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A CurtainUp Review
Blues For Mister Charlie

"I've been thinking. I've had to think. Would I have been such a Good Christian if I hadn't been born black? Maybe I had to become a Christian in order to have any dignity at all. Since I wasn't a man in men's eyes, then I could be a man in the eyes of God. But that didn't protect my wife. She's dead, too soon, we don't really know how. That didn't protect my son — he's dead, we know how too well. That hasn't changed this town — this town, where you couldn't find a white Christian at high noon on Sunday! The eyes of God— maybe those eyes are blind — I never let myself think of that before."— Reverend Meridian Henry .
Blues for Mr. Charlie
Stephen Macari and Jasmine Romero
(Photo: Clarissa Marzán)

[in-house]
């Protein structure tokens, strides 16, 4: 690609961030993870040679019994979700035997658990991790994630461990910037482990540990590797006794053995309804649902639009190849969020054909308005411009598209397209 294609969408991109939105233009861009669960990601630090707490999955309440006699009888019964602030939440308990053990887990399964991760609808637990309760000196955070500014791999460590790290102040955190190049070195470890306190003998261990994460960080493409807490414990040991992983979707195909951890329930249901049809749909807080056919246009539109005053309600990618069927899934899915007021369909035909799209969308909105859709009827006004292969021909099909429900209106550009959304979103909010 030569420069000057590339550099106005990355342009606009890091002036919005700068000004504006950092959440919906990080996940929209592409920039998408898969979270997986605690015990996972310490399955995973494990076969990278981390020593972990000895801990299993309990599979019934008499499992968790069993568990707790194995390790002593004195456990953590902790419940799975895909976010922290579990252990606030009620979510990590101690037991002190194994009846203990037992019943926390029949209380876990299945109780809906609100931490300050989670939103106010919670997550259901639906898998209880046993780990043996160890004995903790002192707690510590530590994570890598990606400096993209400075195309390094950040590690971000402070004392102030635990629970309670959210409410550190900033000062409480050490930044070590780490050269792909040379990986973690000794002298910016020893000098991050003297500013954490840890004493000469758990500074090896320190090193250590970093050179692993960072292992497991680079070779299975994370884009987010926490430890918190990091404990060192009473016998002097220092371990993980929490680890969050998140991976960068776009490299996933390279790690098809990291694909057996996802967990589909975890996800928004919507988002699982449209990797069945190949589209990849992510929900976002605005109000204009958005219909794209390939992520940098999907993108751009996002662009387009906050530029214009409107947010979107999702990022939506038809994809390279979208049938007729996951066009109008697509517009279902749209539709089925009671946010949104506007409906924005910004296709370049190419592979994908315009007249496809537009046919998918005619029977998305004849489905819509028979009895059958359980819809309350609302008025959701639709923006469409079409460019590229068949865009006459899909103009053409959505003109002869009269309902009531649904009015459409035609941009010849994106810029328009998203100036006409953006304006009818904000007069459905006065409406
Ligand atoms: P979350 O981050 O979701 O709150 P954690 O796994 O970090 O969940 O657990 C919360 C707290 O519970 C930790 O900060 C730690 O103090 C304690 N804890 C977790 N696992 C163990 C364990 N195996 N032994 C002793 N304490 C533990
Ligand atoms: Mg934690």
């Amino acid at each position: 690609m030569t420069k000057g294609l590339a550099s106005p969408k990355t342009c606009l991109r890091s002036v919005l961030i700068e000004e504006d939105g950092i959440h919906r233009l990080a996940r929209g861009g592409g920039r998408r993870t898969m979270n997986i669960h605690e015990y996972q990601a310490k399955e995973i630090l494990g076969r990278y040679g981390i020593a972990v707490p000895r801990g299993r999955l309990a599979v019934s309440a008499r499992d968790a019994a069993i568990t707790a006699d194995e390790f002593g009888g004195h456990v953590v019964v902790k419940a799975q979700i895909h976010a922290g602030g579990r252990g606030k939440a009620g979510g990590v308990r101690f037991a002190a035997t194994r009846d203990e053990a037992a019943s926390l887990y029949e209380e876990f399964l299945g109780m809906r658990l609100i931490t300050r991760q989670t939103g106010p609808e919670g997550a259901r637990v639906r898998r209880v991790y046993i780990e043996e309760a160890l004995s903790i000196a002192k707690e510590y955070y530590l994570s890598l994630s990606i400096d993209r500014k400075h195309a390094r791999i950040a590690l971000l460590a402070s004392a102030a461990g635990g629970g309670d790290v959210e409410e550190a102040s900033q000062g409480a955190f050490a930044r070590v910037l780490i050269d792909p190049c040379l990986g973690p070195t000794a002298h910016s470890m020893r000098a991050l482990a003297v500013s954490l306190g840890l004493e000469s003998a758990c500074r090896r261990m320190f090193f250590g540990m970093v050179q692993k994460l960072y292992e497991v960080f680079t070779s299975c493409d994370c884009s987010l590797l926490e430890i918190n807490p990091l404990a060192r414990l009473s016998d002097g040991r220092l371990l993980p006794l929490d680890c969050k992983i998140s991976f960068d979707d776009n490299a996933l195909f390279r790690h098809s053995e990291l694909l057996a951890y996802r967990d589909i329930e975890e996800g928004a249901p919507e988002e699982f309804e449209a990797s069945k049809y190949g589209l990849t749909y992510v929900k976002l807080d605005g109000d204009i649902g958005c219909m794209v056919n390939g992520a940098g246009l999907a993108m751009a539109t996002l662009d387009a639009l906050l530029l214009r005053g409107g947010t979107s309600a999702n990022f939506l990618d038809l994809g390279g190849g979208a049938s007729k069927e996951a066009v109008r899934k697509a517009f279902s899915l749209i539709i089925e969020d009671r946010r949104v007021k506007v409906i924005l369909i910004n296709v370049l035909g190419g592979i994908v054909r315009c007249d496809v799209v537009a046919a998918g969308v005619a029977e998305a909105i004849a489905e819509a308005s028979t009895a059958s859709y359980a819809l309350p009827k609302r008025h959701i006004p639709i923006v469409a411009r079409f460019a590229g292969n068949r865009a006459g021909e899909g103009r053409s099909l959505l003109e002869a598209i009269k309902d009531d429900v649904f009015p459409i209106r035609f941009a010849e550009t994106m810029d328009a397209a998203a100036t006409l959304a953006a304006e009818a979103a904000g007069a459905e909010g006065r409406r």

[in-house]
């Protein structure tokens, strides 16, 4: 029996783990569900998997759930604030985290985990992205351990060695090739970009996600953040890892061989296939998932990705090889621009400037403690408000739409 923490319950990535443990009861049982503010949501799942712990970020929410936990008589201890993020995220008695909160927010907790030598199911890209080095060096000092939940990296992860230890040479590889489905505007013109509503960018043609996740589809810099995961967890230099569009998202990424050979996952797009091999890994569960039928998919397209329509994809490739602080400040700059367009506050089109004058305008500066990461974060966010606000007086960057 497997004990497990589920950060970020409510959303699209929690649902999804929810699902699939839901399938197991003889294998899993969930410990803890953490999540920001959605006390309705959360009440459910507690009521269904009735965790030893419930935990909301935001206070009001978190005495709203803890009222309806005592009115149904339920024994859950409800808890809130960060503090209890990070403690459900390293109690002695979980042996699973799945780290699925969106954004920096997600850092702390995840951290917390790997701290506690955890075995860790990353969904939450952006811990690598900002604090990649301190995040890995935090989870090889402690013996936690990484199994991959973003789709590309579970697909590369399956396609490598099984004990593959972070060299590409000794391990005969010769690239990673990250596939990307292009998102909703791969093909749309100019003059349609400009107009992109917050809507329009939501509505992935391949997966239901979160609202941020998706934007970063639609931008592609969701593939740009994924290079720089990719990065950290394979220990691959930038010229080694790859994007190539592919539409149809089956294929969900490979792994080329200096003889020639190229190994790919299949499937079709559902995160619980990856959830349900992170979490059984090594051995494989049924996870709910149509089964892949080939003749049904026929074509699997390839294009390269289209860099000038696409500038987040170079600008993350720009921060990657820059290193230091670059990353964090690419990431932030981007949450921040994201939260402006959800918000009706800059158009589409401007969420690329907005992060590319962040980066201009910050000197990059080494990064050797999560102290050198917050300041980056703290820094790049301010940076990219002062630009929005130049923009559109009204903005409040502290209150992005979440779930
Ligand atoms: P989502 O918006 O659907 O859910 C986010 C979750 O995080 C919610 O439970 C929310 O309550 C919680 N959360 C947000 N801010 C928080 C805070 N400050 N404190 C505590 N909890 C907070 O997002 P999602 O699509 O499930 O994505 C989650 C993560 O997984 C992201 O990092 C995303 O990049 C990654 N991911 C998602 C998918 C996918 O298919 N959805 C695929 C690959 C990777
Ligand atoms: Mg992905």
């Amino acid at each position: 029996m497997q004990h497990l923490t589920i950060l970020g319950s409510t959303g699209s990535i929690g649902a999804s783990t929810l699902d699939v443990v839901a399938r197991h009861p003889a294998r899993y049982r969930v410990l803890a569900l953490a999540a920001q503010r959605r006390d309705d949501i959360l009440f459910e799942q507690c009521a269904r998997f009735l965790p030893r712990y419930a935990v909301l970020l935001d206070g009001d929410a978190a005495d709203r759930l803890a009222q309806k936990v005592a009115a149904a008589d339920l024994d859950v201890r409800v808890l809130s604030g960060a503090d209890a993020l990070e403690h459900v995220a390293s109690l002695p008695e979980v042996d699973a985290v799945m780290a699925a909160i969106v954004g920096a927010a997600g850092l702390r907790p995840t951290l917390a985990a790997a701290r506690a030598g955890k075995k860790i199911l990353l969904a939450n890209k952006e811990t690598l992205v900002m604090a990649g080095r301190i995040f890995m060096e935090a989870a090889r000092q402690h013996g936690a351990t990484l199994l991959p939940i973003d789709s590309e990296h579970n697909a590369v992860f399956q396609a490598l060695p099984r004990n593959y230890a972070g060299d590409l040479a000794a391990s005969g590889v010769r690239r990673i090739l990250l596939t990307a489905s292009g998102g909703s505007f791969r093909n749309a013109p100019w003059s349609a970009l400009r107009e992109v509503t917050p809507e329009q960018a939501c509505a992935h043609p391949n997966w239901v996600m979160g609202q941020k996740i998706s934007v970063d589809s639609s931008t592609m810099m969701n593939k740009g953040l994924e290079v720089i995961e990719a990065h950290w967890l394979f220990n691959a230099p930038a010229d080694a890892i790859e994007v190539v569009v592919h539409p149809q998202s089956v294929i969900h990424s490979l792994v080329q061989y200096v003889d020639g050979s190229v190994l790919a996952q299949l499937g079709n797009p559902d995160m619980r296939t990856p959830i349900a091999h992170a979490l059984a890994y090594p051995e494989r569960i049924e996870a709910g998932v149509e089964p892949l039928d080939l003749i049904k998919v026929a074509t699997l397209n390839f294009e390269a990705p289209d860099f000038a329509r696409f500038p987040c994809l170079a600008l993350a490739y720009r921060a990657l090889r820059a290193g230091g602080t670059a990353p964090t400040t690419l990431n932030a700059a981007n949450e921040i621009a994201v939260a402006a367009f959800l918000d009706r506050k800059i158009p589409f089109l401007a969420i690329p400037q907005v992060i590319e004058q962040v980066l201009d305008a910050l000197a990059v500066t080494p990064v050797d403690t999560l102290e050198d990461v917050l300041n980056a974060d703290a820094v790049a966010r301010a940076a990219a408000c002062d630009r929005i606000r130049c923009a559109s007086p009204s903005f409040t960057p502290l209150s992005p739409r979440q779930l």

The civil-rights era novelist James Baldwin’s second play Blues for Mister Charlie is a flawed, yet powerful and ferocious play. With three full acts, and clocking in at roughly two and three-quarters hours, it’s far too long. The script repeats itself throughout, unsubtly clubbing the audience over the head to get its many points across, and even adds details peripheral to the story, leaving very little ambiguous. Having said that, the play is nonetheless an important one, especially for younger audiences. Unbelievably, it has not seen a New York City production since 1964. The New Haarlem Arts Theatre (NHAT), in its first ever production, has revived the play and done a terrific job with it, staying rightfully faithful even to an inconsistent script.